Laughs never come so hard as when some authority — a vice principal, a parent, a coach — sternly lectures, “That’s not funny!” This in part explains the rolling-on-the-floor hysterics induced by Dave Chappelle’s Netflix special, Sticks and Stones.
The four-minute bit on “Juicy Smolier,” a French actor attacked by racist and homophobic, MAGA-hat wearing bigots on the streets of Chicago on the coldest night of the year, ranks as Chappelle’s funniest bit since his eponymous Comedy Central show. In his special, he labels those referred to by an ever-expanding acronym as “the alphabet people” (Does he read Spectator A.M.?). He offers an interesting take on abortion: “Ladies, to be fair to us, I also believe that if you decide to have the baby, a man should not have to pay,” he tells a stunned audience. “If you can kill this mother—er, I can at least abandon him. It’s my money, my choice.”
Despite the standup performance creating as big of a buzz as anything since Eddie’s Murphy’s Delirious, the joke police hate it. Atop Chappelle’s two Emmys and Grammys, Harvard gave him a W. E. B. Du Bois Medal, and the John F. Kennedy Center for the Performing Arts announced plans to recognize him with a Mark Twain Award for American Humor. That was then. This is now.
Just read the headlines: “Shock and bore: how Dave Chappelle lost his comic touch” (The Guardian), “You Can Definitely Skip Dave Chappelle’s New Netflix Special Sticks & Stones” (Vice), “I Get It, Dave Chappelle. It’s Hard to Be a Comedian in Your Mid-40s” (Vulture.com), “All the Worst White People Like Dave Chappelle’s Sticks and Stones” (The Root), “The Fear in Dave Chappelle’s New Special” (The Atlantic), and “Dave Chappelle’s Sticks & Stones Fights for the Rights of the Already-Powerful” (Slate). Rotten Tomatoes, which initially posted a zero percent fresh rating, now gives the special a 33 percent rating based on its curated presentation of critical appraisal. The audience rating? Ninety-nine percent.
The chasm between popular appeal and critical panning recalls the 2016 presidential election. The media waged an unrelenting negative campaign against Donald Trump that surely represented the largest in-kind political donation in history. The people rebelled. Our betters are worse at getting us to do as told.
The cultural guardians created taboos. They gave immunity to certain groups, people, and causes from becoming punchlines. They outlawed noticing difference. But comedy always crosses lines, mocks authority, and makes fun of difference. In the spirit of Monty Python ridiculing zealous clergy through the Spanish Inquisition or stuffy English bureaucrats through its Ministry of Silly Walks, Chappelle finds comedy in the humorless powerful. And the audience, conditioned by social pressure, nervously giggle before exploding — the end result of any great pressure. Like any act of subversion, it exhilarates.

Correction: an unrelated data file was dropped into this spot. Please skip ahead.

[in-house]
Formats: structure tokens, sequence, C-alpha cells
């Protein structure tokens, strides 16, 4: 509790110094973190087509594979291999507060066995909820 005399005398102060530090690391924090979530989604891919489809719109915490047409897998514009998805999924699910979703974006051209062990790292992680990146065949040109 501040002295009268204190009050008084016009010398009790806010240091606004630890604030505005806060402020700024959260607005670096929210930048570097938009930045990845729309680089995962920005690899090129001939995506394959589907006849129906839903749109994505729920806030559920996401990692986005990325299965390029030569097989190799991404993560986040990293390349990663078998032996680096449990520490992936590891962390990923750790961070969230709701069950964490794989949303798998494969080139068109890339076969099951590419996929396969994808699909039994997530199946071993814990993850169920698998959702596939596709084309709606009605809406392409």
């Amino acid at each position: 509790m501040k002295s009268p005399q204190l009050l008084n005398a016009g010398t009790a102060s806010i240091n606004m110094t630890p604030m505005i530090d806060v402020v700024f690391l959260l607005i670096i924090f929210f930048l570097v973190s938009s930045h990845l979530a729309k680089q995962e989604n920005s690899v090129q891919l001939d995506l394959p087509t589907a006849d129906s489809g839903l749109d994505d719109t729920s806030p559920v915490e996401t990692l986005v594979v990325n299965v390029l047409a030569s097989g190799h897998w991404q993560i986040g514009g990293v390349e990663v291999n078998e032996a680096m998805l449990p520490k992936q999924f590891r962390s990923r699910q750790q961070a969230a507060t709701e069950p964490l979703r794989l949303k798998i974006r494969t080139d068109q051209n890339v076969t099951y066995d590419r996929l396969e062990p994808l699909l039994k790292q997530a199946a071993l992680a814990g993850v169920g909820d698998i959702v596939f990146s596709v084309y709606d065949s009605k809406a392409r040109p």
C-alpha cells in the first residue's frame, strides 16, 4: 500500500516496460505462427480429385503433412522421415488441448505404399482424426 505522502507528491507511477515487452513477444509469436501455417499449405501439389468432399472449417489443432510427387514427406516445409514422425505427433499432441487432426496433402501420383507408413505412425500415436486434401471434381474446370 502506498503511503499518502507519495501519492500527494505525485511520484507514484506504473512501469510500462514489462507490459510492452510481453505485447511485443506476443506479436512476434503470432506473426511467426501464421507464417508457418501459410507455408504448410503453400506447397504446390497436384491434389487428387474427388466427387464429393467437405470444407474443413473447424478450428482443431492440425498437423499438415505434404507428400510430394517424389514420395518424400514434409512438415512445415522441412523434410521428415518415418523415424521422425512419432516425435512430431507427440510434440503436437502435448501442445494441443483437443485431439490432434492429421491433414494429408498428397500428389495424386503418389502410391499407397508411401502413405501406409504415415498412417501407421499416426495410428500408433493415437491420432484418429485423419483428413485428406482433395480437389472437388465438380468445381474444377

The critics corrupt their purpose. They judge comedy not by the laughs it provokes but by its political implications. Given the guardians’ push to shut down cake shops not over health concerns but because of the baker’s religious views or to put football players on the cover of magazines based on their sexuality or their body’s position during the national anthem rather than their on-field accomplishments, the rigid, cultish reaction of critics to a clearly hilarious performance should not surprise. People obsessed with politics allow it to govern their judgment. When Chappelle, in a 2017 special, ridiculed Donald Trump for attempting to rescue American jobs from China (“So iPhones can be $9,000?”), supporters of the president not infected by this total-politics mindset laughed. Has politics become so total that audiences respond to a joke out of ideological solidarity rather than its inherent humor?
The crowd’s response to Chappelle suggests otherwise. But guardians, slaves to paychecks and lacking the talent to survive professional suicide like Chappelle, succumb to social pressure by exerting obligatory social pressure in depicting the spectacular as a dud. In laughing so hard, their cultural lessers engineer an emperor-has-no-clothes moment, when not only do untouchables become punchlines but in a broader sense the joke police do, too. The people in the seats grasp the meaning of “sticks and stones.” The hectoring professional reviewers, trying their best (and failing) to exile Chappelle to funnyman Siberia, do not.
A totalitarianism so fragile that it thrives off of demanding apologies and constricting the bounds of humor falls by unapologetic comedy. Even tyrants knew enough to leave their court jesters alone.